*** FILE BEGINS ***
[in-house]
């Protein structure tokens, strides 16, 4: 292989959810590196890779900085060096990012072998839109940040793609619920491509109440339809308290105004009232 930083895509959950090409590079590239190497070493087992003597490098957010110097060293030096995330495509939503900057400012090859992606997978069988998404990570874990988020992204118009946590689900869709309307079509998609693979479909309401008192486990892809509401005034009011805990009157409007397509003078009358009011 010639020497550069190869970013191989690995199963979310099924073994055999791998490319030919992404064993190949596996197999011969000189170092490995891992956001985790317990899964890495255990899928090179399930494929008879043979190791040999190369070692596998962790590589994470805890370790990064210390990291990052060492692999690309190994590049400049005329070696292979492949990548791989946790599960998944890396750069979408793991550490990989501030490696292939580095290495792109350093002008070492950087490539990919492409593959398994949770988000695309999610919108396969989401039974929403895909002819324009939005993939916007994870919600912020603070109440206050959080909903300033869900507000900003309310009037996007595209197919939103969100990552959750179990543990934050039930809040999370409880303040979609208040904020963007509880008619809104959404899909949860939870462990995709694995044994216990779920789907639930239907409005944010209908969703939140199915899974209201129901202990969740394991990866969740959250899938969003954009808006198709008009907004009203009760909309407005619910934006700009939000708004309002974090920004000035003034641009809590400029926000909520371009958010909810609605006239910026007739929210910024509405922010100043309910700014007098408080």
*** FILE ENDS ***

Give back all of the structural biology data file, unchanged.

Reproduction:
[in-house]
């Protein structure tokens, strides 16, 4: 292989959810590196890779900085060096990012072998839109940040793609619920491509109440339809308290105004009232 930083895509959950090409590079590239190497070493087992003597490098957010110097060293030096995330495509939503900057400012090859992606997978069988998404990570874990988020992204118009946590689900869709309307079509998609693979479909309401008192486990892809509401005034009011805990009157409007397509003078009358009011 010639020497550069190869970013191989690995199963979310099924073994055999791998490319030919992404064993190949596996197999011969000189170092490995891992956001985790317990899964890495255990899928090179399930494929008879043979190791040999190369070692596998962790590589994470805890370790990064210390990291990052060492692999690309190994590049400049005329070696292979492949990548791989946790599960998944890396750069979408793991550490990989501030490696292939580095290495792109350093002008070492950087490539990919492409593959398994949770988000695309999610919108396969989401039974929403895909002819324009939005993939916007994870919600912020603070109440206050959080909903300033869900507000900003309310009037996007595209197919939103969100990552959750179990543990934050039930809040999370409880303040979609208040904020963007509880008619809104959404899909949860939870462990995709694995044994216990779920789907639930239907409005944010209908969703939140199915899974209201129901202990969740394991990866969740959250899938969003954009808006198709008009907004009203009760909309407005619910934006700009939000708004309002974090920004000035003034641009809590400029926000909520371009958010909810609605006239910026007739929210910024509405922010100043309910700014007098408080």